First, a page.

If lawmakers take up a recently filed bill, it could soon become illegal to "cruise" in the left lanes of any interstate in New York State.
"Each lane has its purpose," said Eddie Vasquez, a security professional in the school bus industry. "People should know."
Vasquez, who spoke with Spectrum News during a quick break at the Plattekill rest area on the Thruway, typically does a lot of driving and said he sees many misuses of the left lane.
"If you're in the left lane going an average speed, cruising or going slow than the speed limit and someone's trying to get by you," Vasquez explained, "now you're causing that driver to move over and to possibly have to force somebody else to move over. It's like a domino effect."
The new legislation addresses what the bill's writer called "Left Lane Obsession."
Senator Joe Griffo (R-Rome) filed the bill, S6675A, just before the legislature recessed for the fall. Griffo said the overuse of the left lanes of interstates leads to bottlenecks, safety hazards and aggravation of other drivers.
He said the legislation currently suggests small fines — $50 for the first offense and $100 for the second — for drivers who are caught cruising for more than 1 1/2 miles in the left lane. The legislation would not allow for points to be added to any offenders' licenses.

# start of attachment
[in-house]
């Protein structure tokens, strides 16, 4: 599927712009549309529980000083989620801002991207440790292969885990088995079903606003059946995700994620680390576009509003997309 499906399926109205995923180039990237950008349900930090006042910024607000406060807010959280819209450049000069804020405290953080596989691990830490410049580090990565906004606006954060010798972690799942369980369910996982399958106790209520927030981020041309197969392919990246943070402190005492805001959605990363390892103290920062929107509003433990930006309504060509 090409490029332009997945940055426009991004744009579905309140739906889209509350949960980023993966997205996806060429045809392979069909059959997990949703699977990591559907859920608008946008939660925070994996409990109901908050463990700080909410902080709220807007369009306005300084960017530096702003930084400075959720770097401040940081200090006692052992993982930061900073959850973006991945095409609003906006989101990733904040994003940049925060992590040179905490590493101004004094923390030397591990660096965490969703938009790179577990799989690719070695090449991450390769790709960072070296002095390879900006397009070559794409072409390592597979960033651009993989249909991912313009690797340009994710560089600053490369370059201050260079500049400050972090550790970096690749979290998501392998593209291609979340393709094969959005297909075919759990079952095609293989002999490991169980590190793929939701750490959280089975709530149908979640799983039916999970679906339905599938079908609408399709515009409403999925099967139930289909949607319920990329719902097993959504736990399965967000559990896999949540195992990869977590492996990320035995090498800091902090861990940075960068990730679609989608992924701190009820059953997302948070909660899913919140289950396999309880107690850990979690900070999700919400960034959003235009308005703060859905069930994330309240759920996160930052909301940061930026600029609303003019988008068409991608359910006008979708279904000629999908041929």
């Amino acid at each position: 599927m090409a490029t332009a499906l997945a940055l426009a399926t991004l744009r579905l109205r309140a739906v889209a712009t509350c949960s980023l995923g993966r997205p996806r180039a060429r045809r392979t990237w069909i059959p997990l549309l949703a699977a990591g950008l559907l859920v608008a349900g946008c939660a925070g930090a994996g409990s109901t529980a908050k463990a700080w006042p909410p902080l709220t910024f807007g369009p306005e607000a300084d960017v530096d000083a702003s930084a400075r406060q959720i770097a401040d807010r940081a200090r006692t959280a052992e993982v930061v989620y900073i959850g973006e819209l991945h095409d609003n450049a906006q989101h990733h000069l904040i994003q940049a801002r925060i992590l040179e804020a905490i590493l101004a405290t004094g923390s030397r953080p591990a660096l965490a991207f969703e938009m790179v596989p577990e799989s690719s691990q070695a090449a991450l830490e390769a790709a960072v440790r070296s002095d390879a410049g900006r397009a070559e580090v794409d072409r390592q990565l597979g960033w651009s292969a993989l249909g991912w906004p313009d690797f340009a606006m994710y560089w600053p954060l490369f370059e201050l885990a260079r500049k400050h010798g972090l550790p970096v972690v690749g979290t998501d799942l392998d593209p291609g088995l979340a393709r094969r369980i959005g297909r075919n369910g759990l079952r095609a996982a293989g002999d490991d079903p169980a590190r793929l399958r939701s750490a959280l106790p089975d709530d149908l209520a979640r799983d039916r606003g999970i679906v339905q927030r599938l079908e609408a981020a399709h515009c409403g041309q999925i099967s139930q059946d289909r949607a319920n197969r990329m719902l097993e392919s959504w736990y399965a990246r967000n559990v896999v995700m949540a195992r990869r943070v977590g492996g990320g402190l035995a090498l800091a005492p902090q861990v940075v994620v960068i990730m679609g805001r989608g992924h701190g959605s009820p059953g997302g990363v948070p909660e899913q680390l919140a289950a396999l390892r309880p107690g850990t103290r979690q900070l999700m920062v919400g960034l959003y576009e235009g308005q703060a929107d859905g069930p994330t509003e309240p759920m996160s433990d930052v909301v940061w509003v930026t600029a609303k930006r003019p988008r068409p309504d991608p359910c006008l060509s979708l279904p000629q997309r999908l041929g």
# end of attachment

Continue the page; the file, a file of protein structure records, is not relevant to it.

On Monday morning, traveling to gas stations and rest stops, it was difficult to find any drivers who oppose Griffo's bill.
"I would agree with it," said Pat Connelly, who was on her way home to Vermont via the Thruway. "I would say it makes sense."
Connelly does not consider herself much of a left-lane driver, because she drives more slowly than most other drivers. Still, though, she said she has seen the left lane misused lately, and has seen the consequences: Other drivers have to suddenly adjust and sometimes become angry, putting others in danger.
"I think you just have to have good driving etiquette and know where you're supposed to be," Connelly said, "because what you do can affect other people."
According to a press release from Griffo's office, 13 other states have laws limiting use of the left lane on interstates. If the bill generates interest this fall, it may see debate in a senate committee once the legislature reconvenes in January.